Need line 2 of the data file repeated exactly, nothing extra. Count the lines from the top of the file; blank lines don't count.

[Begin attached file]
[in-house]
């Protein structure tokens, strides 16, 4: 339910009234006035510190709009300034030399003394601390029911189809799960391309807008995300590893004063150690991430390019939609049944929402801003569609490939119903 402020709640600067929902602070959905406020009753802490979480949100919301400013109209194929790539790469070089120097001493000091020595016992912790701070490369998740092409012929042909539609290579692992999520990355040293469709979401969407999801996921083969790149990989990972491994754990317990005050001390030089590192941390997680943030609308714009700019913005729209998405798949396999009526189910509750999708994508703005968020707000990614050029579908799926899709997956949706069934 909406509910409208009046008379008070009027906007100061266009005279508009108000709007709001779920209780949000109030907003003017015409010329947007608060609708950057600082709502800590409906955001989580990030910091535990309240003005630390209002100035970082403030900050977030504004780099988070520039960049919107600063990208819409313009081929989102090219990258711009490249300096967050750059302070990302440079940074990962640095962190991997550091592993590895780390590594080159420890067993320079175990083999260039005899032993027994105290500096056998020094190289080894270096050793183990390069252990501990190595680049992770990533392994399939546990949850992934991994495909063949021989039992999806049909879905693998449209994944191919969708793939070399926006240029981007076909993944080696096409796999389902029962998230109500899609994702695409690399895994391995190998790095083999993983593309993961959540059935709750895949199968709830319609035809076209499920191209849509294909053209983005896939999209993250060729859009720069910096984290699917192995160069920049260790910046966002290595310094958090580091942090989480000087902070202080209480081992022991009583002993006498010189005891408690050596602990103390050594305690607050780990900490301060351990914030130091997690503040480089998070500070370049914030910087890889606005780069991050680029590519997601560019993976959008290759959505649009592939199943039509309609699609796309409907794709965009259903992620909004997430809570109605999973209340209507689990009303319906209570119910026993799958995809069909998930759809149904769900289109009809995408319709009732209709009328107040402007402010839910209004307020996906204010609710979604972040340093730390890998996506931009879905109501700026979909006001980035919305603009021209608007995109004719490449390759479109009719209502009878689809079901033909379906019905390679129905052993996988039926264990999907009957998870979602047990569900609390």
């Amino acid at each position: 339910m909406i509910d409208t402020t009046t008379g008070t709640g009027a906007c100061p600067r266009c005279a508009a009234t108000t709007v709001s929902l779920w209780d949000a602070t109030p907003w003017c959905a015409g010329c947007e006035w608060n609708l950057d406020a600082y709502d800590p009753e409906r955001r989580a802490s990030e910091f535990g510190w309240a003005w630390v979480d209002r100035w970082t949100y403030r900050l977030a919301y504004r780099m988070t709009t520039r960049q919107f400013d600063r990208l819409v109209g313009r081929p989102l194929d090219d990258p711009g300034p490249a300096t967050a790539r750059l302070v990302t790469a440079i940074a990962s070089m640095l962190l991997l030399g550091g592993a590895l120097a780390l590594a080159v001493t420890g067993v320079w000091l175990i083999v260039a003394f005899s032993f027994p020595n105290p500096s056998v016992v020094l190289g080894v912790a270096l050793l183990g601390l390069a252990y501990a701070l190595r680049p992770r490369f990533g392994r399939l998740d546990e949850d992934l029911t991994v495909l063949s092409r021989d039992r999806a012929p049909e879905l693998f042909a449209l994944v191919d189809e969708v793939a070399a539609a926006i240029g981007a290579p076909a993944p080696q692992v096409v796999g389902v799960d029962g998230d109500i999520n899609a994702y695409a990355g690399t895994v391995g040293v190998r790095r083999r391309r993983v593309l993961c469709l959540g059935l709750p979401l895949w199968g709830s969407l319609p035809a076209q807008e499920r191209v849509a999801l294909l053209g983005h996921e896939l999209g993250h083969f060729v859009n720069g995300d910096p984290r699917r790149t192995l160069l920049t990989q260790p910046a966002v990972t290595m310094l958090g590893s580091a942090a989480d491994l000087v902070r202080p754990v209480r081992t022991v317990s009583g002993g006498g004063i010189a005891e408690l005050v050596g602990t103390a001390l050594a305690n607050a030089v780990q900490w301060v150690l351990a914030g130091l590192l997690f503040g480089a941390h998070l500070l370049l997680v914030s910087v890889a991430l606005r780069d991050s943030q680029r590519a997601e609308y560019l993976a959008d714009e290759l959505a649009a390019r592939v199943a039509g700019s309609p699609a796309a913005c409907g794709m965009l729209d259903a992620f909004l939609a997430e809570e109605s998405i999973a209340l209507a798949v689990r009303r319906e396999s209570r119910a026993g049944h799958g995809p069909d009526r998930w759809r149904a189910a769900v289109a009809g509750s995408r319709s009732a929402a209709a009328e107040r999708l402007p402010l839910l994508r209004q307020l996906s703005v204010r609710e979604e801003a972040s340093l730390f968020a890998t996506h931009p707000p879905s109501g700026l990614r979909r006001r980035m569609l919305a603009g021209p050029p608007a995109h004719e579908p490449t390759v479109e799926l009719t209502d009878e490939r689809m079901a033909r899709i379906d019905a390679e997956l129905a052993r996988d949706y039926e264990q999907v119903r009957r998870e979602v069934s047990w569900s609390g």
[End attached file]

């Protein structure tokens, strides 16, 4: 339910009234006035510190709009300034030399003394601390029911189809799960391309807008995300590893004063150690991430390019939609049944929402801003569609490939119903 402020709640600067929902602070959905406020009753802490979480949100919301400013109209194929790539790469070089120097001493000091020595016992912790701070490369998740092409012929042909539609290579692992999520990355040293469709979401969407999801996921083969790149990989990972491994754990317990005050001390030089590192941390997680943030609308714009700019913005729209998405798949396999009526189910509750999708994508703005968020707000990614050029579908799926899709997956949706069934 909406509910409208009046008379008070009027906007100061266009005279508009108000709007709001779920209780949000109030907003003017015409010329947007608060609708950057600082709502800590409906955001989580990030910091535990309240003005630390209002100035970082403030900050977030504004780099988070520039960049919107600063990208819409313009081929989102090219990258711009490249300096967050750059302070990302440079940074990962640095962190991997550091592993590895780390590594080159420890067993320079175990083999260039005899032993027994105290500096056998020094190289080894270096050793183990390069252990501990190595680049992770990533392994399939546990949850992934991994495909063949021989039992999806049909879905693998449209994944191919969708793939070399926006240029981007076909993944080696096409796999389902029962998230109500899609994702695409690399895994391995190998790095083999993983593309993961959540059935709750895949199968709830319609035809076209499920191209849509294909053209983005896939999209993250060729859009720069910096984290699917192995160069920049260790910046966002290595310094958090580091942090989480000087902070202080209480081992022991009583002993006498010189005891408690050596602990103390050594305690607050780990900490301060351990914030130091997690503040480089998070500070370049914030910087890889606005780069991050680029590519997601560019993976959008290759959505649009592939199943039509309609699609796309409907794709965009259903992620909004997430809570109605999973209340209507689990009303319906209570119910026993799958995809069909998930759809149904769900289109009809995408319709009732209709009328107040402007402010839910209004307020996906204010609710979604972040340093730390890998996506931009879905109501700026979909006001980035919305603009021209608007995109004719490449390759479109009719209502009878689809079901033909379906019905390679129905052993996988039926264990999907009957998870979602047990569900609390």